Smart companies have been worried about data security for years—no one wants to be in the headlines as the next big company to have a breach, the next corporation to face a class action lawsuit or the next business facing federal or state regulatory scrutiny. It’s only heightened in recent years as companies faced new regulations imposed by the GDPR and the CCPA. Well, things are not getting any better in 2020—now an increasing number of municipalities are getting in on the act.

San Francisco was the first city to have this awakening in 2017. In response to the Equifax data breach on September 7, 2017, San Francisco filed claims against Equifax under California’s Unfair Competition Law (UCL). A few months later, Los Angeles brought a similar lawsuit against Uber claiming that the company paid hackers to delete stolen data and failed to notify consumers of the breach in violation of the UCL. But most state statutes do not give cities standing to bring lawsuits.

Enter Chicago’s consumer fraud, unfair competition or deceptive practices ordinance. Under the ordinance, a violation of the Illinois Consumer Fraud and Deceptive Business Practice Act is now a violation of Chicago’s municipal code. And Marriott International has now become the first company caught in the crosshairs. Late last year, Marriott sought dismissal of the city’s claim in federal court, but U.S. District Court Judge Grimm found [read here] that the city had standing. Judge Grimm noted that Marriott operated hotels throughout Chicago, bringing in significant revenue and boosting tourism, all of which could be loss as a result of Marriott’s data breaches.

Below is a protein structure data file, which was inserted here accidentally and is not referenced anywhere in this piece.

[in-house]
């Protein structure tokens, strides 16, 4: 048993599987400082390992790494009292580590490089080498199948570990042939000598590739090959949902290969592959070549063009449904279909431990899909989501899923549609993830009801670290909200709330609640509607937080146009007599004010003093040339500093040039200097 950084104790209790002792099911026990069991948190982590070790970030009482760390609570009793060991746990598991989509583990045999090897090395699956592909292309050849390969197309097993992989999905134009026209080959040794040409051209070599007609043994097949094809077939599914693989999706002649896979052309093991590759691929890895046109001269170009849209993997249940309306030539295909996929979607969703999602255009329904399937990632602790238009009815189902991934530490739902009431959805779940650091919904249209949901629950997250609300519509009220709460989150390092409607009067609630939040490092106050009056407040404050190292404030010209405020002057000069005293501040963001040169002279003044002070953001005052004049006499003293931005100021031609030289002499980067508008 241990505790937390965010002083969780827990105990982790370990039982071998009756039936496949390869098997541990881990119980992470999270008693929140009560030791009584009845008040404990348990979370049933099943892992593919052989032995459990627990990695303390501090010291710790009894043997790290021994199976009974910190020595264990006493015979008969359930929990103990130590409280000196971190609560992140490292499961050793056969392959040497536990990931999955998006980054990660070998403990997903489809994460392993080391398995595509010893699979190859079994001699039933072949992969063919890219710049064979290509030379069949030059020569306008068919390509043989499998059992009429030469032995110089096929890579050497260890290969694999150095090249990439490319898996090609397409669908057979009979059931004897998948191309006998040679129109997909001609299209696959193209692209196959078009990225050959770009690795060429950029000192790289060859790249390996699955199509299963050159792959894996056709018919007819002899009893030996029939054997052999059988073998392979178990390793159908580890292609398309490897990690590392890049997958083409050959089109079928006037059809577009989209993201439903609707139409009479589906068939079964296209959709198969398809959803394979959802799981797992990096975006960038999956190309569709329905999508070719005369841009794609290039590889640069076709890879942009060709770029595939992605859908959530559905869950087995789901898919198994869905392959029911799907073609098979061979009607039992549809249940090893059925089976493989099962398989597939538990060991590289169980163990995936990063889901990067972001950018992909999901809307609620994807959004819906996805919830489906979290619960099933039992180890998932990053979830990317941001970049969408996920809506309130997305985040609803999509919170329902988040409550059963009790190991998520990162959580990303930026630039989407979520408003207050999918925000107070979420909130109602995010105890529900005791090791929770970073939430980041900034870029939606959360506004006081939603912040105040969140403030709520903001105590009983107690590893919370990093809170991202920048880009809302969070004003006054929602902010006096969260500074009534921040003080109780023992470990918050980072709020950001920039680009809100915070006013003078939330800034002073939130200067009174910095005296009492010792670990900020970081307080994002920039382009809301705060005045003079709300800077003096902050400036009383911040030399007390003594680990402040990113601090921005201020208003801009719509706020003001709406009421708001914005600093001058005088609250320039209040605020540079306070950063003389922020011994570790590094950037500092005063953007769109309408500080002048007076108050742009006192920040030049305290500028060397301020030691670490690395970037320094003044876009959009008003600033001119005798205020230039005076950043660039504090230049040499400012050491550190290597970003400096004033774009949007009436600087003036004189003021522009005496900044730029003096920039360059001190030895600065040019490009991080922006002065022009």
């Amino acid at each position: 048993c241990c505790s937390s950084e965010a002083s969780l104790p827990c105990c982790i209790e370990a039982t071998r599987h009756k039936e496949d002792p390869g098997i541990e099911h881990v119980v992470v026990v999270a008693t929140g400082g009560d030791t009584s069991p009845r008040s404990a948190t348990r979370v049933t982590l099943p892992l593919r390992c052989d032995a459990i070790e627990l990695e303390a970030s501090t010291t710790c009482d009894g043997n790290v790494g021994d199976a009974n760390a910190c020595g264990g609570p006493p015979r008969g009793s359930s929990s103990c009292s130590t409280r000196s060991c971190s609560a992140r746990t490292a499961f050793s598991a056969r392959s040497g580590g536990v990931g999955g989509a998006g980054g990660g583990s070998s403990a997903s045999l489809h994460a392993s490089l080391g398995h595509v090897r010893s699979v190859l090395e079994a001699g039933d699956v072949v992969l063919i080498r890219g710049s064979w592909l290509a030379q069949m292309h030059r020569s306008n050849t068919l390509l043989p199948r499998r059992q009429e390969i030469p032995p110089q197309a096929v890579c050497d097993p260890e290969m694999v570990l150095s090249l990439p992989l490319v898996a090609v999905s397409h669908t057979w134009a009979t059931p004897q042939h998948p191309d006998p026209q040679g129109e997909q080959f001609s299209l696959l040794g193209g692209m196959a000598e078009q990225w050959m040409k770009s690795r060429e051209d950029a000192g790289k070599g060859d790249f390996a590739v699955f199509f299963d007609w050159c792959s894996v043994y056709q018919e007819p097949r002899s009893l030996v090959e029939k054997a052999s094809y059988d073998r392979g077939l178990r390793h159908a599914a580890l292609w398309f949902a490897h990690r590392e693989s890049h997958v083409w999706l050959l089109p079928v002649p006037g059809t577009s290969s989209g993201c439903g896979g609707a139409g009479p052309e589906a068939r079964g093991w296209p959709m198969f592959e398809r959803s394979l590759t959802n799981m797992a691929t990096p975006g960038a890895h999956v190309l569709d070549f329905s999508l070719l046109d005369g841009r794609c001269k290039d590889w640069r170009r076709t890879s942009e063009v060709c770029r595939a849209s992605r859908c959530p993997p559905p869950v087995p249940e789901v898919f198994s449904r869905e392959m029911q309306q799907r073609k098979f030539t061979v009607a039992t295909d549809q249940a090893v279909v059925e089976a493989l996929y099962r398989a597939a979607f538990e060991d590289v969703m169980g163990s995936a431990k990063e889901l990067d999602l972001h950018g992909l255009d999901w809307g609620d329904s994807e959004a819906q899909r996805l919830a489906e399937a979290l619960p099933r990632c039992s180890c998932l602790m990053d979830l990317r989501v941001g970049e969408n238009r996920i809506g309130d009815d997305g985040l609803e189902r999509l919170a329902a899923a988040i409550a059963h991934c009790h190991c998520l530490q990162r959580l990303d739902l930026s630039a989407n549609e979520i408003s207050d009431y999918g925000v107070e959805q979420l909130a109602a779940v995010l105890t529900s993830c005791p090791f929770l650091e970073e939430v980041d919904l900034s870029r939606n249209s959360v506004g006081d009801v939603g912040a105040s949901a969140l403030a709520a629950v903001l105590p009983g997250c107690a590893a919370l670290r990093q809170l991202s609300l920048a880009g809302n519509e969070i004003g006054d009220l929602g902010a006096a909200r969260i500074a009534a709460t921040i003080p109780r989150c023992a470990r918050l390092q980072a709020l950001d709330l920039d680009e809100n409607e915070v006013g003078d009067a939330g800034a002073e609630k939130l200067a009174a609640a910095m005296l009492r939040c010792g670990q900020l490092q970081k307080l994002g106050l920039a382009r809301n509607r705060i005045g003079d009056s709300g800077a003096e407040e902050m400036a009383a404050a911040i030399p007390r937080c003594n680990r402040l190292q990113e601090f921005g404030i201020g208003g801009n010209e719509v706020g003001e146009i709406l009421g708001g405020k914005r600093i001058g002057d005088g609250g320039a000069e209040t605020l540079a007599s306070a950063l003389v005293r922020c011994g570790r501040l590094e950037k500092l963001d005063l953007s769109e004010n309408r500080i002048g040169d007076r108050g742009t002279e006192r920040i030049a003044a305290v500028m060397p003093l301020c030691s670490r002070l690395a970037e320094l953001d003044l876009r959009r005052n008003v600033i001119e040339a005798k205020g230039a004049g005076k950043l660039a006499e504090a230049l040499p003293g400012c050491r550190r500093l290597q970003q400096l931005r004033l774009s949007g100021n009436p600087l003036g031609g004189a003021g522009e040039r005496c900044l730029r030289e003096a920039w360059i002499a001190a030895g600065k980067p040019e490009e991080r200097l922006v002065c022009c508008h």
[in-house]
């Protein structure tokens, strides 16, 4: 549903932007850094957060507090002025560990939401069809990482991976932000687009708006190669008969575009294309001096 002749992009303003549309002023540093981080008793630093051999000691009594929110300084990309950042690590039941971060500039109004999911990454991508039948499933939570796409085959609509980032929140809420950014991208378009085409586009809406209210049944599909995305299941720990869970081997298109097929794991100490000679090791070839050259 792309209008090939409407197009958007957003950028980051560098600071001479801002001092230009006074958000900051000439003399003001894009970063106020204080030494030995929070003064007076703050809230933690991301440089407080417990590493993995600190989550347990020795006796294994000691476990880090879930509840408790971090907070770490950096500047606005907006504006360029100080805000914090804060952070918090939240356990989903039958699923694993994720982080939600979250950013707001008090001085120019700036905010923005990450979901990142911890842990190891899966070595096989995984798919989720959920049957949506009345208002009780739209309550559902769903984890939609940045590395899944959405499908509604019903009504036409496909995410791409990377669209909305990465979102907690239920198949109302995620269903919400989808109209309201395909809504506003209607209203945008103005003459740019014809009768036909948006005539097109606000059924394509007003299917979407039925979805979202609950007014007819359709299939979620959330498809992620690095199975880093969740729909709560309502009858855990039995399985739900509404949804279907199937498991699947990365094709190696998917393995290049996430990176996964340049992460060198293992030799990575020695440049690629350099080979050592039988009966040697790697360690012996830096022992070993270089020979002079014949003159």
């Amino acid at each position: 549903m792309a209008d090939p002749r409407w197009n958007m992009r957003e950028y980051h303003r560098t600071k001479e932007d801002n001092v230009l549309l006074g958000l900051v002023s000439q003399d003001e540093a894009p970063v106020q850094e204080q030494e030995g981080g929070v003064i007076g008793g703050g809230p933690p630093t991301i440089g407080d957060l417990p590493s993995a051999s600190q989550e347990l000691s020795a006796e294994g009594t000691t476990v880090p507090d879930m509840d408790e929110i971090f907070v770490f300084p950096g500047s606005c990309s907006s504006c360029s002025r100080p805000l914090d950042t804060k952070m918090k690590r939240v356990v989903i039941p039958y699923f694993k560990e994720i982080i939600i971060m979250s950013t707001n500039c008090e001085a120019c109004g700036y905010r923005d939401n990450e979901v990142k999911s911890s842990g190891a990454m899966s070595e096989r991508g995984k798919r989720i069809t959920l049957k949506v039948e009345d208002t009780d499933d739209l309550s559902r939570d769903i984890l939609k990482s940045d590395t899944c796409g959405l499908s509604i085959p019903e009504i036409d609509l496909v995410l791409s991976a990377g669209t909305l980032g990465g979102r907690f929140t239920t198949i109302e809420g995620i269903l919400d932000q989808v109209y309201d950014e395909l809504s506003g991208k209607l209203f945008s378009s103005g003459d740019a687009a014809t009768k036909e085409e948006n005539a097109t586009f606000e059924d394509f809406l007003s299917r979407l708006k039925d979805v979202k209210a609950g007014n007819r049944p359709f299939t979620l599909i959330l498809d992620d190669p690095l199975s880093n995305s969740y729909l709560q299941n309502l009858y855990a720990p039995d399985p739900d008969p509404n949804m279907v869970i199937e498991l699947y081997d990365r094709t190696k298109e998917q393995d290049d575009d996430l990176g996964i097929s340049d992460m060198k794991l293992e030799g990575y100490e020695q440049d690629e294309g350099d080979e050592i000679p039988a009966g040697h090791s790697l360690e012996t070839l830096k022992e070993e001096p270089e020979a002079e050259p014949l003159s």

But the scope of these municipal privacy regulations are not limited to hotels that boost a city’s tourism industry and tax revenue. Cities are now concentrating on a variety of privacy issues: San Francisco and Los Angeles are focusing on geolocation tracking, Austin is looking at autonomous vehicle data collection and Seattle is examining tech-sector privacy failures. San Francisco, feeling inspired by Chicago’s ordinance, implemented the city’s new “Privacy First Policy,” which regulates the storage and use of personal information by government and private companies.

As municipalities continue to implement local privacy law and policy, one has to wonder if this is overkill. There are already federal agencies, state officials and private individuals to hold companies accountable. Allowing municipalities to bring lawsuits under local ordinances could lead to redundant claims and excessive litigation costs, unnecessarily burdening the judicial system. But these concerns do not seem to be slowing down city leaders who believe that, when a company makes itself part of a city, the municipality should have the right hold the company accountable. We will continue to keep an eye on how these ordinances are affecting the privacy landscape.